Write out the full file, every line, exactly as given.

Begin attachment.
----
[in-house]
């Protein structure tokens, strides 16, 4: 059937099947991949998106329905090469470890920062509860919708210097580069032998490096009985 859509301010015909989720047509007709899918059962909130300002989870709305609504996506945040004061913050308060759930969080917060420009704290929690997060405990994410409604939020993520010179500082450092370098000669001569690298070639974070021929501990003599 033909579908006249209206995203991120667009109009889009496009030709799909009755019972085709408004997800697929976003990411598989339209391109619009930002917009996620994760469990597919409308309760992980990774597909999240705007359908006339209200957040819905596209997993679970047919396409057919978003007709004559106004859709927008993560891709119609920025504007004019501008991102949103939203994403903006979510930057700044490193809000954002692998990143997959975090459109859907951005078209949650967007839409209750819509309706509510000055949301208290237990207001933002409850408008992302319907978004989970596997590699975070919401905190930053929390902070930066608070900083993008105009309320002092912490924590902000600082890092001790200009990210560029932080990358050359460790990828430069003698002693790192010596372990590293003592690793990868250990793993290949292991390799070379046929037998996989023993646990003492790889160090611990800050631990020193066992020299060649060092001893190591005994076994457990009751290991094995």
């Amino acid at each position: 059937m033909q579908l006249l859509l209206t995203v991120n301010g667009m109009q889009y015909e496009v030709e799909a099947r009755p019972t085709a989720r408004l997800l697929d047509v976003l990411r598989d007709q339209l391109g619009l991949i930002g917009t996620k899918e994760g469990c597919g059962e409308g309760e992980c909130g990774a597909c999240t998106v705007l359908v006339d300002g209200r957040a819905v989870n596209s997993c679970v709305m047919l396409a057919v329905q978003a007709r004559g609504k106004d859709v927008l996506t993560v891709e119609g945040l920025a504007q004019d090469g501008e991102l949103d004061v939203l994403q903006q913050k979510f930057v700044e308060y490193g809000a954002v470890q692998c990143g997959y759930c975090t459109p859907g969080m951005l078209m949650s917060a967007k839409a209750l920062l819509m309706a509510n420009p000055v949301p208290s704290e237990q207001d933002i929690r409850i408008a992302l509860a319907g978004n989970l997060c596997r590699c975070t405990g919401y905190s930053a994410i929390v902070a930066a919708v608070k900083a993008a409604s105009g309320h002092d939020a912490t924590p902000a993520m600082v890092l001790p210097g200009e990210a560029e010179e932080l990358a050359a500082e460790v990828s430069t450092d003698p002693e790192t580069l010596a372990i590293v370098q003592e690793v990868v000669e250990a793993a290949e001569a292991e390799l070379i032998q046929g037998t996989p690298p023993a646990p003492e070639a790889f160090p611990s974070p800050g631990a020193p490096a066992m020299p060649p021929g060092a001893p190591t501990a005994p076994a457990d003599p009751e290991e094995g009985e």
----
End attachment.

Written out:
[in-house]
């Protein structure tokens, strides 16, 4: 059937099947991949998106329905090469470890920062509860919708210097580069032998490096009985 859509301010015909989720047509007709899918059962909130300002989870709305609504996506945040004061913050308060759930969080917060420009704290929690997060405990994410409604939020993520010179500082450092370098000669001569690298070639974070021929501990003599 033909579908006249209206995203991120667009109009889009496009030709799909009755019972085709408004997800697929976003990411598989339209391109619009930002917009996620994760469990597919409308309760992980990774597909999240705007359908006339209200957040819905596209997993679970047919396409057919978003007709004559106004859709927008993560891709119609920025504007004019501008991102949103939203994403903006979510930057700044490193809000954002692998990143997959975090459109859907951005078209949650967007839409209750819509309706509510000055949301208290237990207001933002409850408008992302319907978004989970596997590699975070919401905190930053929390902070930066608070900083993008105009309320002092912490924590902000600082890092001790200009990210560029932080990358050359460790990828430069003698002693790192010596372990590293003592690793990868250990793993290949292991390799070379046929037998996989023993646990003492790889160090611990800050631990020193066992020299060649060092001893190591005994076994457990009751290991094995």
């Amino acid at each position: 059937m033909q579908l006249l859509l209206t995203v991120n301010g667009m109009q889009y015909e496009v030709e799909a099947r009755p019972t085709a989720r408004l997800l697929d047509v976003l990411r598989d007709q339209l391109g619009l991949i930002g917009t996620k899918e994760g469990c597919g059962e409308g309760e992980c909130g990774a597909c999240t998106v705007l359908v006339d300002g209200r957040a819905v989870n596209s997993c679970v709305m047919l396409a057919v329905q978003a007709r004559g609504k106004d859709v927008l996506t993560v891709e119609g945040l920025a504007q004019d090469g501008e991102l949103d004061v939203l994403q903006q913050k979510f930057v700044e308060y490193g809000a954002v470890q692998c990143g997959y759930c975090t459109p859907g969080m951005l078209m949650s917060a967007k839409a209750l920062l819509m309706a509510n420009p000055v949301p208290s704290e237990q207001d933002i929690r409850i408008a992302l509860a319907g978004n989970l997060c596997r590699c975070t405990g919401y905190s930053a994410i929390v902070a930066a919708v608070k900083a993008a409604s105009g309320h002092d939020a912490t924590p902000a993520m600082v890092l001790p210097g200009e990210a560029e010179e932080l990358a050359a500082e460790v990828s430069t450092d003698p002693e790192t580069l010596a372990i590293v370098q003592e690793v990868v000669e250990a793993a290949e001569a292991e390799l070379i032998q046929g037998t996989p690298p023993a646990p003492e070639a790889f160090p611990s974070p800050g631990a020193p490096a066992m020299p060649p021929g060092a001893p190591t501990a005994p076994a457990d003599p009751e290991e094995g009985e």